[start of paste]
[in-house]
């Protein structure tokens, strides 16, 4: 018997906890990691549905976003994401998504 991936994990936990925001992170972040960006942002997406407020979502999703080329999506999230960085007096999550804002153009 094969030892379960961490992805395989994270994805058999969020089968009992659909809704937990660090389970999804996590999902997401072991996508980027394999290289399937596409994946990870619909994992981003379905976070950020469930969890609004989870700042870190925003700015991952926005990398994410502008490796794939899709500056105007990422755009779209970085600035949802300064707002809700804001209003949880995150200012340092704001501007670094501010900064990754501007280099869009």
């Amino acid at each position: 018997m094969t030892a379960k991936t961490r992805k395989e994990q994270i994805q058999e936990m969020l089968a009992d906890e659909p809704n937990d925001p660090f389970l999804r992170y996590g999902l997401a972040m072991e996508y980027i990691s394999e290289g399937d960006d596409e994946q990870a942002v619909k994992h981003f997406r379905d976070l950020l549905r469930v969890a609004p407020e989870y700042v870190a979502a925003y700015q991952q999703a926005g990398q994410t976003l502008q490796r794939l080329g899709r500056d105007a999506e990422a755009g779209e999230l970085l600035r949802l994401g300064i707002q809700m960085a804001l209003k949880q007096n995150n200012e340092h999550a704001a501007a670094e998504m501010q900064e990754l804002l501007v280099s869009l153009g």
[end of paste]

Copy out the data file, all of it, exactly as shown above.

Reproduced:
[in-house]
């Protein structure tokens, strides 16, 4: 018997906890990691549905976003994401998504 991936994990936990925001992170972040960006942002997406407020979502999703080329999506999230960085007096999550804002153009 094969030892379960961490992805395989994270994805058999969020089968009992659909809704937990660090389970999804996590999902997401072991996508980027394999290289399937596409994946990870619909994992981003379905976070950020469930969890609004989870700042870190925003700015991952926005990398994410502008490796794939899709500056105007990422755009779209970085600035949802300064707002809700804001209003949880995150200012340092704001501007670094501010900064990754501007280099869009």
């Amino acid at each position: 018997m094969t030892a379960k991936t961490r992805k395989e994990q994270i994805q058999e936990m969020l089968a009992d906890e659909p809704n937990d925001p660090f389970l999804r992170y996590g999902l997401a972040m072991e996508y980027i990691s394999e290289g399937d960006d596409e994946q990870a942002v619909k994992h981003f997406r379905d976070l950020l549905r469930v969890a609004p407020e989870y700042v870190a979502a925003y700015q991952q999703a926005g990398q994410t976003l502008q490796r794939l080329g899709r500056d105007a999506e990422a755009g779209e999230l970085l600035r949802l994401g300064i707002q809700m960085a804001l209003k949880q007096n995150n200012e340092h999550a704001a501007a670094e998504m501010q900064e990754l804002l501007v280099s869009l153009g």